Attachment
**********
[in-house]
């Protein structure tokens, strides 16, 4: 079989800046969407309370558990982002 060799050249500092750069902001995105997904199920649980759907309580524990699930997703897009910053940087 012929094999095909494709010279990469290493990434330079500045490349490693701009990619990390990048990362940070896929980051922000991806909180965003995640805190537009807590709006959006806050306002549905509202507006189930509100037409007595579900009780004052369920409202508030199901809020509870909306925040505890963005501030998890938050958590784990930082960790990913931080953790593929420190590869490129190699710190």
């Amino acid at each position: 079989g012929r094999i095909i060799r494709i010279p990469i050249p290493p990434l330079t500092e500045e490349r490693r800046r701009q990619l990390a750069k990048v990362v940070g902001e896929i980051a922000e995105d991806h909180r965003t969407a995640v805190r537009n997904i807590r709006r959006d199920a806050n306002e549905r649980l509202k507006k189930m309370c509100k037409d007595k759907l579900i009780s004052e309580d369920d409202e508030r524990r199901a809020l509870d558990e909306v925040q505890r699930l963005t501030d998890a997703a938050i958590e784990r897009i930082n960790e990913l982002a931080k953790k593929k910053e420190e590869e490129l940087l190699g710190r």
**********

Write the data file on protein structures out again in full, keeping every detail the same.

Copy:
[in-house]
């Protein structure tokens, strides 16, 4: 079989800046969407309370558990982002 060799050249500092750069902001995105997904199920649980759907309580524990699930997703897009910053940087 012929094999095909494709010279990469290493990434330079500045490349490693701009990619990390990048990362940070896929980051922000991806909180965003995640805190537009807590709006959006806050306002549905509202507006189930509100037409007595579900009780004052369920409202508030199901809020509870909306925040505890963005501030998890938050958590784990930082960790990913931080953790593929420190590869490129190699710190």
């Amino acid at each position: 079989g012929r094999i095909i060799r494709i010279p990469i050249p290493p990434l330079t500092e500045e490349r490693r800046r701009q990619l990390a750069k990048v990362v940070g902001e896929i980051a922000e995105d991806h909180r965003t969407a995640v805190r537009n997904i807590r709006r959006d199920a806050n306002e549905r649980l509202k507006k189930m309370c509100k037409d007595k759907l579900i009780s004052e309580d369920d409202e508030r524990r199901a809020l509870d558990e909306v925040q505890r699930l963005t501030d998890a997703a938050i958590e784990r897009i930082n960790e990913l982002a931080k953790k593929k910053e420190e590869e490129l940087l190699g710190r």